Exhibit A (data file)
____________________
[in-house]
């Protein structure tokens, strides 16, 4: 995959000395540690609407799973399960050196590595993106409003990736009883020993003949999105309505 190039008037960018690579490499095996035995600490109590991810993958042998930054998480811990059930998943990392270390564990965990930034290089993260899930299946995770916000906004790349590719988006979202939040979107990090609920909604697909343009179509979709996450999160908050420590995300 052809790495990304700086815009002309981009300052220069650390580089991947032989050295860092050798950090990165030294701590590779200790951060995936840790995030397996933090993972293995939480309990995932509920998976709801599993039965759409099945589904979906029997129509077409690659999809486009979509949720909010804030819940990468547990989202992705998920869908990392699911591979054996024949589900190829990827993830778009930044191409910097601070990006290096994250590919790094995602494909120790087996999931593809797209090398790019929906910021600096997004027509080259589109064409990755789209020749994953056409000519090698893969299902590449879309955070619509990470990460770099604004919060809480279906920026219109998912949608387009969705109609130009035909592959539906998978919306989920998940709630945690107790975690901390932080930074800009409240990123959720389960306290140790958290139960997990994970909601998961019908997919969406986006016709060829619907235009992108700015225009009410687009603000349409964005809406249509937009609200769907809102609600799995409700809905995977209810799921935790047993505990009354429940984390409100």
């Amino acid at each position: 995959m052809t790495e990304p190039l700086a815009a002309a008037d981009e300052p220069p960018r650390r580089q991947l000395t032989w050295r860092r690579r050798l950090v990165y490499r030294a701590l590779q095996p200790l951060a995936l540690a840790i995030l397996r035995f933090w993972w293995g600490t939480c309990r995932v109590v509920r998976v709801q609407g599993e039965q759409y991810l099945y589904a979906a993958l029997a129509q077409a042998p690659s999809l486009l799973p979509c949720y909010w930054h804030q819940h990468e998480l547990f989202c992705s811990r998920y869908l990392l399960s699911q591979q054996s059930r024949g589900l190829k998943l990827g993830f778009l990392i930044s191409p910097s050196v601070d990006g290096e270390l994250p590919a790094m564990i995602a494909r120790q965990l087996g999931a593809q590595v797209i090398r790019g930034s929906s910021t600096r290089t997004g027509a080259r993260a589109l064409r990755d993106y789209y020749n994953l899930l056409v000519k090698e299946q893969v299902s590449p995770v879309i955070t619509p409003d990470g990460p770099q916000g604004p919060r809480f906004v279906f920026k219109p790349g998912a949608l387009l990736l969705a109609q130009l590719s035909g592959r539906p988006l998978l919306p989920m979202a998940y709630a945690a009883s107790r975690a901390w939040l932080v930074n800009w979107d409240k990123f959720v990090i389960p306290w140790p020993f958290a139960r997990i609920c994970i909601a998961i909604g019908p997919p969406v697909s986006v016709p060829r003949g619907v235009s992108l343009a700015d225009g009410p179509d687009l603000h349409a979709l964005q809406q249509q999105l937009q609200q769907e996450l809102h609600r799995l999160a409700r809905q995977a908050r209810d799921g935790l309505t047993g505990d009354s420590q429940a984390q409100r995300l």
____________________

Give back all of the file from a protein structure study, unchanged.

[in-house]
């Protein structure tokens, strides 16, 4: 995959000395540690609407799973399960050196590595993106409003990736009883020993003949999105309505 190039008037960018690579490499095996035995600490109590991810993958042998930054998480811990059930998943990392270390564990965990930034290089993260899930299946995770916000906004790349590719988006979202939040979107990090609920909604697909343009179509979709996450999160908050420590995300 052809790495990304700086815009002309981009300052220069650390580089991947032989050295860092050798950090990165030294701590590779200790951060995936840790995030397996933090993972293995939480309990995932509920998976709801599993039965759409099945589904979906029997129509077409690659999809486009979509949720909010804030819940990468547990989202992705998920869908990392699911591979054996024949589900190829990827993830778009930044191409910097601070990006290096994250590919790094995602494909120790087996999931593809797209090398790019929906910021600096997004027509080259589109064409990755789209020749994953056409000519090698893969299902590449879309955070619509990470990460770099604004919060809480279906920026219109998912949608387009969705109609130009035909592959539906998978919306989920998940709630945690107790975690901390932080930074800009409240990123959720389960306290140790958290139960997990994970909601998961019908997919969406986006016709060829619907235009992108700015225009009410687009603000349409964005809406249509937009609200769907809102609600799995409700809905995977209810799921935790047993505990009354429940984390409100």
């Amino acid at each position: 995959m052809t790495e990304p190039l700086a815009a002309a008037d981009e300052p220069p960018r650390r580089q991947l000395t032989w050295r860092r690579r050798l950090v990165y490499r030294a701590l590779q095996p200790l951060a995936l540690a840790i995030l397996r035995f933090w993972w293995g600490t939480c309990r995932v109590v509920r998976v709801q609407g599993e039965q759409y991810l099945y589904a979906a993958l029997a129509q077409a042998p690659s999809l486009l799973p979509c949720y909010w930054h804030q819940h990468e998480l547990f989202c992705s811990r998920y869908l990392l399960s699911q591979q054996s059930r024949g589900l190829k998943l990827g993830f778009l990392i930044s191409p910097s050196v601070d990006g290096e270390l994250p590919a790094m564990i995602a494909r120790q965990l087996g999931a593809q590595v797209i090398r790019g930034s929906s910021t600096r290089t997004g027509a080259r993260a589109l064409r990755d993106y789209y020749n994953l899930l056409v000519k090698e299946q893969v299902s590449p995770v879309i955070t619509p409003d990470g990460p770099q916000g604004p919060r809480f906004v279906f920026k219109p790349g998912a949608l387009l990736l969705a109609q130009l590719s035909g592959r539906p988006l998978l919306p989920m979202a998940y709630a945690a009883s107790r975690a901390w939040l932080v930074n800009w979107d409240k990123f959720v990090i389960p306290w140790p020993f958290a139960r997990i609920c994970i909601a998961i909604g019908p997919p969406v697909s986006v016709p060829r003949g619907v235009s992108l343009a700015d225009g009410p179509d687009l603000h349409a979709l964005q809406q249509q999105l937009q609200q769907e996450l809102h609600r799995l999160a409700r809905q995977a908050r209810d799921g935790l309505t047993g505990d009354s420590q429940a984390q409100r995300l």